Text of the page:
Indian startups raised at least $692 million in venture capital and private equity financing across 74 transactions in April, according to proprietary data compiled by DealStreetAsia. This is about half of what they had raised in March, signalling tepid investor interest in the wake of the COVID-19 outbreak.
Startups raised at least $1.38 billion in venture capital funding across 76 transactions in March as against $1.5 billion in February and $1.45 billion in January.
South Korean gaming company Nexon’s $123-million infusion in New Delhi-based diversified financial services company DMI Group marked the single largest deal in April. Deal value of as many as 17 transactions was, however, not reported.
While the number of transactions remains unaffected, deal value has fallen steeply owing to the challenges being faced by startups across sectors amid the coronavirus pandemic. While many had shut operations temporarily since the onset of the nationwide lockdown on March 25, some are currently operating at mere half the capacity.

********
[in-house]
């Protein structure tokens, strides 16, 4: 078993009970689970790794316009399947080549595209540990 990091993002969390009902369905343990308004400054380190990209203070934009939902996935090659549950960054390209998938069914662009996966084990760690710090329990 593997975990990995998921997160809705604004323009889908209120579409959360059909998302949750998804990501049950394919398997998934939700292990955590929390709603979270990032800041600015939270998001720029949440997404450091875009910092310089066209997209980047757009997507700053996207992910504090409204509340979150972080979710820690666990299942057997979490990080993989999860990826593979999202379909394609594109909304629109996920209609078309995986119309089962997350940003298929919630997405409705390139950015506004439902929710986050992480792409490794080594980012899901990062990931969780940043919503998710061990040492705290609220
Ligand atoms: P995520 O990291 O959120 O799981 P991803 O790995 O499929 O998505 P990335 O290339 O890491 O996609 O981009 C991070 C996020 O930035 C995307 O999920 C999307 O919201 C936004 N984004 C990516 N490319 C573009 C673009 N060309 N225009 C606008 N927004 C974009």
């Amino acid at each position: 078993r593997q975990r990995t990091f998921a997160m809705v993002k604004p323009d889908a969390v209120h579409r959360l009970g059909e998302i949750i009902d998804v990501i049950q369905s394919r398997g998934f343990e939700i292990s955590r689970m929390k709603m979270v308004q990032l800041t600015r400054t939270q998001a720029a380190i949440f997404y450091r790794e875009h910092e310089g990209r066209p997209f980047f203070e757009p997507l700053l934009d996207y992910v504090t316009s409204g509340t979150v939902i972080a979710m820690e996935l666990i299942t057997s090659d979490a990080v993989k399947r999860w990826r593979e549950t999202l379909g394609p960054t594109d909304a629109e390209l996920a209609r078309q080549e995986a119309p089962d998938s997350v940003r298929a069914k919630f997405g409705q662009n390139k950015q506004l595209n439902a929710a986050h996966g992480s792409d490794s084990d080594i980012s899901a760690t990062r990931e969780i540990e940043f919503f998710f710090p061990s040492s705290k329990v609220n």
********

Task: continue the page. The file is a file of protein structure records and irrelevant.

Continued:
As piling costs have depleted cash reserves, some have already announced across-the-board pay-cuts and even instituted layoffs. Several Indian unicorns including Udaan, OYO, and Swiggy are reportedly laying off and furloughing their permanent and contractual staff.
Financial services, also comprising financial technology and insurance, led the deal value and volume in April by raising at least $229 million through 17 transactions. While the food sector has otherwise been hit hard by the pandemic, food and food tech companies raised a total of $131.35 million through seven transactions in April.